The critical point is that new clause 15 would put in place a time scale. It is a tight one, suggesting that proposals should be established for consultation within six months and confirmed and laid before Parliament within 12 months. In the time scale in which decisions would have to be made, businesses in Britain or elsewhere would know exactly what would be expected of them for some decades to come. That degree of clarity would be extremely helpful to them.
New clause 15 would also provide clarity about what factors should be taken into consideration. It mentions evidence from the Committee on Climate Change, affordability and other issues affecting consumers, which we should bear in mind, and security of supply.
Dr. Desmond Turner (Brighton, Kemptown) (Lab): The hon. Gentleman's remarks about giving the market a clear signal would carry some weight if such a signal were contained within the new clause that he and my hon. Friend the Member for Nottingham, South (Alan Simpson) have proposed. However, it leaves the EPS so open-ended that it could mean absolutely anything. It could even encompass the emission levels of a current plant. Without having some definition of what the EPS would be, the market still would not have a clear signal.
Charles Hendry: The hon. Gentleman is right, but we were determined not to put that figure in the Bill, because that would be counter-productive in the long term. No decision on new coal will be taken in this country in the next six months, and no new investment decisions are likely in that time. Under new clause 15, within those six months industry would know the recommended figure and whether it would be enforced within the following six months. Within the time scale for new investment decisions, there would be complete clarity for investors so that they could make the appropriate decisions.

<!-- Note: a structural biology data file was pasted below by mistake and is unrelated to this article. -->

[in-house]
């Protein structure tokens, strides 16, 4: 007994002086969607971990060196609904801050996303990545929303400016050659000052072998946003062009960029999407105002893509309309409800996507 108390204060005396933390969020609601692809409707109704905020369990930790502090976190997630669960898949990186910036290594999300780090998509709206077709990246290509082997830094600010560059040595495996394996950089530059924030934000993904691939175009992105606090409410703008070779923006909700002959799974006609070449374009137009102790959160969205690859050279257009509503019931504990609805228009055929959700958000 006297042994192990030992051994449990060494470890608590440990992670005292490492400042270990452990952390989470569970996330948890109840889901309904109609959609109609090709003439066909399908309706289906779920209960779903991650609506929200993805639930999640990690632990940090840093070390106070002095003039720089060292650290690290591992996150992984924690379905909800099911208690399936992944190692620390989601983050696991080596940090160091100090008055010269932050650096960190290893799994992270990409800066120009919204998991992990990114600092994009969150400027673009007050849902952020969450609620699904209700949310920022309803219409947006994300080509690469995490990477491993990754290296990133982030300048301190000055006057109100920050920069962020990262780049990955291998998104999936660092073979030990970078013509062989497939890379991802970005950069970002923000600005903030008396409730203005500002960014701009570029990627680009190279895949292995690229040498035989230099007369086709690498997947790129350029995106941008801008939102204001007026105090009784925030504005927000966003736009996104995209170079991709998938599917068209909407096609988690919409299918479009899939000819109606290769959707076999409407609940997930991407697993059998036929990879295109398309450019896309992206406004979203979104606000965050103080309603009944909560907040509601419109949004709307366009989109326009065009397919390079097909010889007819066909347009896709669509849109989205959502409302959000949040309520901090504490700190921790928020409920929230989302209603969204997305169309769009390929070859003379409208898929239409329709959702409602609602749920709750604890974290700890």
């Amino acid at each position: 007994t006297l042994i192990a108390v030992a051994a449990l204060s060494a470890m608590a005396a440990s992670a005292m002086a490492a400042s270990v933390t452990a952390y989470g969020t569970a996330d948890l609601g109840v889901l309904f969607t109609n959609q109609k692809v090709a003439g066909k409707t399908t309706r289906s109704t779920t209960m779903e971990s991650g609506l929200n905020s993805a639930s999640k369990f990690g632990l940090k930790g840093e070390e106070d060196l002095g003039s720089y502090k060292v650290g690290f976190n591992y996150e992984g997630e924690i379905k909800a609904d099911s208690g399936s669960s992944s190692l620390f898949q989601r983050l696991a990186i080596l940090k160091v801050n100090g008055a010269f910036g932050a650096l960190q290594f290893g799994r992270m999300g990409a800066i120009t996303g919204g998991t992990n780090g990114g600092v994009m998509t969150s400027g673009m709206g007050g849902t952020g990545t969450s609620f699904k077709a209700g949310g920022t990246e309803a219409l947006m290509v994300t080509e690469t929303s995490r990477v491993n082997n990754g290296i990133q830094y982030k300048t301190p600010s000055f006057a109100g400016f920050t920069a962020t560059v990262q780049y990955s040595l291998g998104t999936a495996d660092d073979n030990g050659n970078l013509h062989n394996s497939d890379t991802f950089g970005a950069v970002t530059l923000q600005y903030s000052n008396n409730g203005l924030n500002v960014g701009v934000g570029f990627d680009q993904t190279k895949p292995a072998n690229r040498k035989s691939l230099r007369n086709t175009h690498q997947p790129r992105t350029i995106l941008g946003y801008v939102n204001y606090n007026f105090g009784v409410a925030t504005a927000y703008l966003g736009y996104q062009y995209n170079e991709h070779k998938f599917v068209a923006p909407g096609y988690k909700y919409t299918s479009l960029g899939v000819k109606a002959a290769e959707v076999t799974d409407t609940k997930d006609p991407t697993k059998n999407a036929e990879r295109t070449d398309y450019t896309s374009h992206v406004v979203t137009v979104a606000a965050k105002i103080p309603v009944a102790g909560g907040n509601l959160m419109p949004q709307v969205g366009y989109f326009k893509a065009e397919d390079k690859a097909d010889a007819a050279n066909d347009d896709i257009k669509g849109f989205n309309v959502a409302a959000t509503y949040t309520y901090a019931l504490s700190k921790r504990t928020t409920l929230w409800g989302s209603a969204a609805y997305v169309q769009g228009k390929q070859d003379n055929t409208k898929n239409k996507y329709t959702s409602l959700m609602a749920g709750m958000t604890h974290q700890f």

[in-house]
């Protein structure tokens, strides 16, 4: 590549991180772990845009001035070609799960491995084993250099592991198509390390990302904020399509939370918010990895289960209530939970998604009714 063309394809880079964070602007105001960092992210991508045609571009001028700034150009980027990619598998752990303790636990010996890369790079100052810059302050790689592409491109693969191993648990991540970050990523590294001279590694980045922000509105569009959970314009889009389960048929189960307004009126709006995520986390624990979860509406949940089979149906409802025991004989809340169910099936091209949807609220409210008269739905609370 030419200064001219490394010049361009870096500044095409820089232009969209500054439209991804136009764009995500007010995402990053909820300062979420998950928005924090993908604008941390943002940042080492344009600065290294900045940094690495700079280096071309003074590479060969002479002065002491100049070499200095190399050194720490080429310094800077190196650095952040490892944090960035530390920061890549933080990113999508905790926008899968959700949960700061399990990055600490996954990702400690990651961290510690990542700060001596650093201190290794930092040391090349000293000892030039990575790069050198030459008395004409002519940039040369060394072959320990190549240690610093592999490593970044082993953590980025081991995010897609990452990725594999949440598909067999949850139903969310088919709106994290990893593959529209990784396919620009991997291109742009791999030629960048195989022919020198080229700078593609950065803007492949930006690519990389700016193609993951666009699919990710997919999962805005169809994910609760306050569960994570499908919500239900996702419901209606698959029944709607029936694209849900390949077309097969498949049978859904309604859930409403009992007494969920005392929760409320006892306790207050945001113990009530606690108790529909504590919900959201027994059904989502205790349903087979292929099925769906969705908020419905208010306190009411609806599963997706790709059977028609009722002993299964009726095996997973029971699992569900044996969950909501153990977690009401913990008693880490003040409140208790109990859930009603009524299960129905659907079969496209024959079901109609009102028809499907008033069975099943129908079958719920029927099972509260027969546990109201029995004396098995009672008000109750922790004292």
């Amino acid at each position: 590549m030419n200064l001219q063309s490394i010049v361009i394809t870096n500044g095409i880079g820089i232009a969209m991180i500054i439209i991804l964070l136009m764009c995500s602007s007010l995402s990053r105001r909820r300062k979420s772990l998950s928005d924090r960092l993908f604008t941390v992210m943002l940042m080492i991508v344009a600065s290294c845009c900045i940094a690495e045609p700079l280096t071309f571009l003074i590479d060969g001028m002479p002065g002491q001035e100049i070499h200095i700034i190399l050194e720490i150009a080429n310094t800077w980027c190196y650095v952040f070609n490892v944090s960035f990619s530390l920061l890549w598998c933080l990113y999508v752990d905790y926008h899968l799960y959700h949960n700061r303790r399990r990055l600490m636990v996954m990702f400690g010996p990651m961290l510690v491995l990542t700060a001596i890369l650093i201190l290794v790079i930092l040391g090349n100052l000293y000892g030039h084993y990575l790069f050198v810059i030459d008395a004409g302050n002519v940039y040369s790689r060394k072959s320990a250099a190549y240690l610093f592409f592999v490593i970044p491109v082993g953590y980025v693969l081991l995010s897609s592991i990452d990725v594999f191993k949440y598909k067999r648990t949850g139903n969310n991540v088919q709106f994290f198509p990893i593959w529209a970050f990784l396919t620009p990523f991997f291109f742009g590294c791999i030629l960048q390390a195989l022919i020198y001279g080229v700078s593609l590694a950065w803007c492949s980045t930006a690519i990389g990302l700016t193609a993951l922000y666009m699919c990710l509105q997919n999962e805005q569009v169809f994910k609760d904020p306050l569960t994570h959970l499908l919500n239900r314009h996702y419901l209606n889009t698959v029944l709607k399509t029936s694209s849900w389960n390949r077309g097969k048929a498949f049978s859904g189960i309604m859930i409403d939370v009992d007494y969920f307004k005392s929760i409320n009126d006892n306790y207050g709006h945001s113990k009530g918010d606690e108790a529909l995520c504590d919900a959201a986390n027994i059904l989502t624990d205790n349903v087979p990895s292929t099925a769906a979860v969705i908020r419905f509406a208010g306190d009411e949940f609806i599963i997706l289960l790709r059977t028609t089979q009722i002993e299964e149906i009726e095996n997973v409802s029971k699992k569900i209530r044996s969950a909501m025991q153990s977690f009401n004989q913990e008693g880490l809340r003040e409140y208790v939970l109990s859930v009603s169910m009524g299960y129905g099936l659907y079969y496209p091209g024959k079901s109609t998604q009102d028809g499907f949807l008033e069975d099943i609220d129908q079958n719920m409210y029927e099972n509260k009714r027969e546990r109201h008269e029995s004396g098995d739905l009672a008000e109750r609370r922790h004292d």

Mr. David Anderson: One of the points made by people who prefer the market approach is that the market is better than the state because it will always find innovative ways to do things. We heard that argument this morning in the Energy and Climate Change Committee. If that is the case, what does the market have to be worried about? If the EPS is not in place, it will find innovative ways of addressing the matter. If the hon. Gentleman does not believe companies can do that, will he tell the House which companies they are, as my hon. Friend the Minister asked?
Charles Hendry: Markets work better if people understand the framework within which they are investing. If a big cloud of doubt is hanging over them, it is very difficult for them to make a rational long-term decision. We are saying that within six months, confirmed within a year, we would provide greater clarity. That is how we can provide support, advice and help to potential investors.
Colin Challen: The hon. Gentleman is a highly respected member of the Energy and Climate Change Committee, but on this occasion his arguments have more holes than Swiss cheese. Will he confirm or deny the story in The Guardian this morning suggesting that although he and his Front-Bench colleagues will troop through the Division Lobby in support of the new clause, his Back Benchers are on a one-line whip?
Charles Hendry: It is a great shame that Tim Webb did not check the story with us before he wrote it, as we could have told him that it was without foundation. I am not aware of a single colleague who has said that they want to be away tonight because this issue is inconvenient to them. [Interruption.] The Secretary of State may have heard of them, in which case he may wish to name them. As far as we are concerned, some people will be away doing other business that was planned a significant time ago, but the story in The Guardian is without foundation.